The Kingdom of the shades. Now I had heard good things about this and I was really looking forward to it, and I thought generally it was very good. The corps were very together, but one of the soloists had some very annoying mannerisms which put me off a bit. Again Acosta and Rojo danced beautifully and sent shivers down my spine. Acosta doing quintuple pirouettes and doing more of those huge jumps. Rojo with some lovely sustained balances. I liked the way the corps were at the sides doing steps which reflected the main action. And then it all finishes with a bit of an anticlimax, dancing-wise. Some fairly standard corps de ballet dancing and pdds, thunder and lightening, and Rojo and Acosta reunited in eternity by a long scarf. It had all the hallmarks of a great ballet - weak story, great dancing, everyone dies … I loved it.

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I've seen three of the Bayadere casts, and although I enjoyed the Rojo team a lot, for sheer excitement I'd go for the one performance given by Nunez, Thiago Soares and Lauren Cuthbertson. Nunez was just wonderful - confident, expansive, emotionally moving - it was the night she stepped out of 'very promising soloist' into 'young ballerina'. The even younger Lauren Cuthbertson is expected to take this step before too long - she's doing Juliet in the spring - and already she's a fine Gamzatti, rather gentler than most. Soares is a potentially exciting dancer, and he can act too - has anyone seen him in his pre-RB days? Altogether a real night to remember.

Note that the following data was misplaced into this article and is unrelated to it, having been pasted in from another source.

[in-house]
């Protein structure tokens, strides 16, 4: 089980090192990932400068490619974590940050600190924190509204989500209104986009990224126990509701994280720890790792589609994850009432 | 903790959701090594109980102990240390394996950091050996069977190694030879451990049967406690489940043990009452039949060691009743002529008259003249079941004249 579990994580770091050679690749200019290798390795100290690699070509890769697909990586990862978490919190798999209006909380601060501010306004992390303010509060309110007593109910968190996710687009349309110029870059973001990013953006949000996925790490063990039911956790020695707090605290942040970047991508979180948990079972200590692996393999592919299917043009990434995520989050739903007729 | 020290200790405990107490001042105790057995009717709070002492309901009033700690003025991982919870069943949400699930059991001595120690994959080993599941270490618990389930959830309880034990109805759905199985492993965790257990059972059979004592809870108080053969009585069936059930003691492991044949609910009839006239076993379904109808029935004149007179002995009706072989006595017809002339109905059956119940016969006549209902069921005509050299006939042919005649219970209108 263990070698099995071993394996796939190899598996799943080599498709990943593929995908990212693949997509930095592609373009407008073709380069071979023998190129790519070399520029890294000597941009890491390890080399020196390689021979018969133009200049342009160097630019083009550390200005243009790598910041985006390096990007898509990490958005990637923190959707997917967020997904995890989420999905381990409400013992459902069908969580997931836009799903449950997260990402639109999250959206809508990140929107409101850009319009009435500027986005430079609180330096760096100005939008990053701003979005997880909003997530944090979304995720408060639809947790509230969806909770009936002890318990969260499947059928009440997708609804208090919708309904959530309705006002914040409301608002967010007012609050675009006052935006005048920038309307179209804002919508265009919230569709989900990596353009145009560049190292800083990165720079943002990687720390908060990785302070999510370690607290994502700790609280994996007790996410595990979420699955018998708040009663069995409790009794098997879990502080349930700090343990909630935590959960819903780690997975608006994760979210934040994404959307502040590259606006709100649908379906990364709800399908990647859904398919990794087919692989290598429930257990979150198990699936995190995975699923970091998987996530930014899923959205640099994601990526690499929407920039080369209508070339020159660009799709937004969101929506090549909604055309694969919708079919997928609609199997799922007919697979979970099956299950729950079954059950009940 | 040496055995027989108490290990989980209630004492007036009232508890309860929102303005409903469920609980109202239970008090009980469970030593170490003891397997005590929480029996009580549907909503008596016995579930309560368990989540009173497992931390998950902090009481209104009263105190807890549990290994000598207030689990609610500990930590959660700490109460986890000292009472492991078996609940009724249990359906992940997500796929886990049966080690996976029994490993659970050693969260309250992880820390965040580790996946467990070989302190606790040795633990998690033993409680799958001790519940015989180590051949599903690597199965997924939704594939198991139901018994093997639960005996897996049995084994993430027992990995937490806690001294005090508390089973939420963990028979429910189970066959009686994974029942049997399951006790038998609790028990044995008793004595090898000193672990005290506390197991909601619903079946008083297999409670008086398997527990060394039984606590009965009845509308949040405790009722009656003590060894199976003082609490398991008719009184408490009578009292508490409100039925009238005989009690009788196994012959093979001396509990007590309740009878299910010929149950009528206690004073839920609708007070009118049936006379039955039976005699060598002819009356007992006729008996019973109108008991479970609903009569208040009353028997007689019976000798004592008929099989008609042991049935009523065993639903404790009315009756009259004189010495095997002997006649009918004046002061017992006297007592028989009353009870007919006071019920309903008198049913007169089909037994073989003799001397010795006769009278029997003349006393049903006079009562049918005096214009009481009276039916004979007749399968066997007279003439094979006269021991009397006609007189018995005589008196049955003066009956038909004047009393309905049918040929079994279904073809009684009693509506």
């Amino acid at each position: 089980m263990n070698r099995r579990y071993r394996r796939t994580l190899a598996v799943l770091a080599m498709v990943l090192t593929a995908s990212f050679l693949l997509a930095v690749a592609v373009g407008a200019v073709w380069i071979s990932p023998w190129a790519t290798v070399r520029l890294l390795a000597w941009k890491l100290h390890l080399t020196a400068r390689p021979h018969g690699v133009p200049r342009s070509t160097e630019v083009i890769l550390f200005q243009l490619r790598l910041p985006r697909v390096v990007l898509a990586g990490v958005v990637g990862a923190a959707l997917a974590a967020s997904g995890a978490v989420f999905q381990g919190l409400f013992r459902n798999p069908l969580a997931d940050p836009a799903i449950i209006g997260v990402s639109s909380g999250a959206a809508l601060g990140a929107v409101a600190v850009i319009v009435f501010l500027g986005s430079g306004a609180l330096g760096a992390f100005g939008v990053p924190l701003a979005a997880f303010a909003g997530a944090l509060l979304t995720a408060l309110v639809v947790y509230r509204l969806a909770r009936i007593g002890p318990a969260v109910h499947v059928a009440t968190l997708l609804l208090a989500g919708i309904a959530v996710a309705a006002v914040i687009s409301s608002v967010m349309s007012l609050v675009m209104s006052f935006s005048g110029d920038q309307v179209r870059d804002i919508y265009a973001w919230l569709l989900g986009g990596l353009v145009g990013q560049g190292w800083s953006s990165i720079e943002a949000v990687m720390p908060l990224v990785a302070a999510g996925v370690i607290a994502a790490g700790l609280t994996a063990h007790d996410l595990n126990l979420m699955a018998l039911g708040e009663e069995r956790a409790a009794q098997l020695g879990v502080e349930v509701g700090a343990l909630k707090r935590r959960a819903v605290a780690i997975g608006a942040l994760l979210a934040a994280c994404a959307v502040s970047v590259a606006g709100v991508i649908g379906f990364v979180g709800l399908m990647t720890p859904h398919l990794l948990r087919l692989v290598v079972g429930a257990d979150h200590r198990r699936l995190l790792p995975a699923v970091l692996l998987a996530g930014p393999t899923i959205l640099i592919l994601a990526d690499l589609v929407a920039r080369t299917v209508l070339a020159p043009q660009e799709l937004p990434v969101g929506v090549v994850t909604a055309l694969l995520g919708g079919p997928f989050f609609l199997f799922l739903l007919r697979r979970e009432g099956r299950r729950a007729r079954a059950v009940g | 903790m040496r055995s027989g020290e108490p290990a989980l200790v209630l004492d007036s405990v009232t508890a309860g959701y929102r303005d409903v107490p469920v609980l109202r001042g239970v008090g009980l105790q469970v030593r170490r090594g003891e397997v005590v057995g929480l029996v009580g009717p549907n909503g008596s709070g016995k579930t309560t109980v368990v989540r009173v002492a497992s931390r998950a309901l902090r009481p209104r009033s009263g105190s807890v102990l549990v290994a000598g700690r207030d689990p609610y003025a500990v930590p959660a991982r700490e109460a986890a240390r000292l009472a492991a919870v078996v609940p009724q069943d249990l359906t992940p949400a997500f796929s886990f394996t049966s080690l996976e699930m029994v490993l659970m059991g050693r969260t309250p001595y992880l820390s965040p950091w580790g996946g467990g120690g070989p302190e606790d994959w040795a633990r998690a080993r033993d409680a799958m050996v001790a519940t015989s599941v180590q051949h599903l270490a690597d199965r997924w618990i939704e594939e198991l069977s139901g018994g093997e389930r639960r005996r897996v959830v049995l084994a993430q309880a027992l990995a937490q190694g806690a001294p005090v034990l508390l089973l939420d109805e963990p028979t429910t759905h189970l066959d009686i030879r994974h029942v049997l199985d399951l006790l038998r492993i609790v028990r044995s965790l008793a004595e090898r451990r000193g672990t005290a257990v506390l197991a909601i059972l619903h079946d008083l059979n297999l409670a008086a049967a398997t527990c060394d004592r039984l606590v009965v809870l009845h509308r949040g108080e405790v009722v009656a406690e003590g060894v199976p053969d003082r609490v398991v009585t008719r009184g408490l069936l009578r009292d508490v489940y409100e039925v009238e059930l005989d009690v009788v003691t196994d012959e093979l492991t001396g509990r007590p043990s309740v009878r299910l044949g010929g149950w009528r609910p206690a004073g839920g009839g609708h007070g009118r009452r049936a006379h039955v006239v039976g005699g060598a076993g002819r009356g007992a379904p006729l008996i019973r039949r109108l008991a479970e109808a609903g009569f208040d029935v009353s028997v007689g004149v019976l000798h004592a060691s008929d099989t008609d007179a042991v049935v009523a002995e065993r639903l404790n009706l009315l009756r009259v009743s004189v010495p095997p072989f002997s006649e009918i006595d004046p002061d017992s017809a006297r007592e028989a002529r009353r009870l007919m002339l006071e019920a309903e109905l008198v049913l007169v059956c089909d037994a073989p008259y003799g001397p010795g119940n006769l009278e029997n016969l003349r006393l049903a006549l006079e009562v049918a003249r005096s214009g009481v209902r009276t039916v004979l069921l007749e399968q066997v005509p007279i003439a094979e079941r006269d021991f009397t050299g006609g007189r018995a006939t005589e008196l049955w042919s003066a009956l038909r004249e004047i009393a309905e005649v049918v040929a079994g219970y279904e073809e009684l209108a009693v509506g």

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Ballet.co.uk has several reviews of Bayadere. Here's one by Lynette Haywood:

La Bayadere

First nights at the Royal are notoriously tricky. Too often in the past, the Royal’s first nights have looked under rehearsed in parts, with nerves all too apparent. And yet there is a pull about first nights, particularly this, the opening night of the season. It’s good to see the company again after a long break, and there is a sense of expectancy. This night seemed particularly significant: last season’s opener, a very nervy, tense unfocussed version of Nureyev’s Don Q which decidedly lacked oomph told a lot about the state of the company under the newly arrived artistic director Ross Stretton. Things could only improve compared to that.

There are other reviews of this and other RB programs in the Magazine: